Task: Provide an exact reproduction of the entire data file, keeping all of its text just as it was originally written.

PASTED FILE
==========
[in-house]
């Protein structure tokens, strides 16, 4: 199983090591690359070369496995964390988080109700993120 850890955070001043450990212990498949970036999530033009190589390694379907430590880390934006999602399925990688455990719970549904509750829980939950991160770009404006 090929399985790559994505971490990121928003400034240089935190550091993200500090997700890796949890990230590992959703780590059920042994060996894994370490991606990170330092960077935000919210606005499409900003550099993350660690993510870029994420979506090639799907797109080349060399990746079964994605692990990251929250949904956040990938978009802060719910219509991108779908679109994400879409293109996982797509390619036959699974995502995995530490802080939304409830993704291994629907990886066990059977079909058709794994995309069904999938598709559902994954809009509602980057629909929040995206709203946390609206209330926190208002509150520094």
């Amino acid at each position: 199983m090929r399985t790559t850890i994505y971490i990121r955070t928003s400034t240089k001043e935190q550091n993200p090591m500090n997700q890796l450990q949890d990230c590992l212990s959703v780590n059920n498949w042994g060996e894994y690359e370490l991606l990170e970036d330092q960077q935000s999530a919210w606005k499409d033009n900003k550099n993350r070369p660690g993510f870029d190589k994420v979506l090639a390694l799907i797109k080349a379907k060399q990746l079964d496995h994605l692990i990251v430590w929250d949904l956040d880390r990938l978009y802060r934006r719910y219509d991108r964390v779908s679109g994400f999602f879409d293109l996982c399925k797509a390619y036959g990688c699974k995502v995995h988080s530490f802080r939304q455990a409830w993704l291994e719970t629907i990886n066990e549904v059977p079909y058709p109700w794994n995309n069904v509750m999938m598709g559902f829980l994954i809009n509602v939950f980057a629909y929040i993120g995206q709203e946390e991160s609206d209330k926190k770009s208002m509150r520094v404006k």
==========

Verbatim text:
[in-house]
């Protein structure tokens, strides 16, 4: 199983090591690359070369496995964390988080109700993120 850890955070001043450990212990498949970036999530033009190589390694379907430590880390934006999602399925990688455990719970549904509750829980939950991160770009404006 090929399985790559994505971490990121928003400034240089935190550091993200500090997700890796949890990230590992959703780590059920042994060996894994370490991606990170330092960077935000919210606005499409900003550099993350660690993510870029994420979506090639799907797109080349060399990746079964994605692990990251929250949904956040990938978009802060719910219509991108779908679109994400879409293109996982797509390619036959699974995502995995530490802080939304409830993704291994629907990886066990059977079909058709794994995309069904999938598709559902994954809009509602980057629909929040995206709203946390609206209330926190208002509150520094």
């Amino acid at each position: 199983m090929r399985t790559t850890i994505y971490i990121r955070t928003s400034t240089k001043e935190q550091n993200p090591m500090n997700q890796l450990q949890d990230c590992l212990s959703v780590n059920n498949w042994g060996e894994y690359e370490l991606l990170e970036d330092q960077q935000s999530a919210w606005k499409d033009n900003k550099n993350r070369p660690g993510f870029d190589k994420v979506l090639a390694l799907i797109k080349a379907k060399q990746l079964d496995h994605l692990i990251v430590w929250d949904l956040d880390r990938l978009y802060r934006r719910y219509d991108r964390v779908s679109g994400f999602f879409d293109l996982c399925k797509a390619y036959g990688c699974k995502v995995h988080s530490f802080r939304q455990a409830w993704l291994e719970t629907i990886n066990e549904v059977p079909y058709p109700w794994n995309n069904v509750m999938m598709g559902f829980l994954i809009n509602v939950f980057a629909y929040i993120g995206q709203e946390e991160s609206d209330k926190k770009s208002m509150r520094v404006k």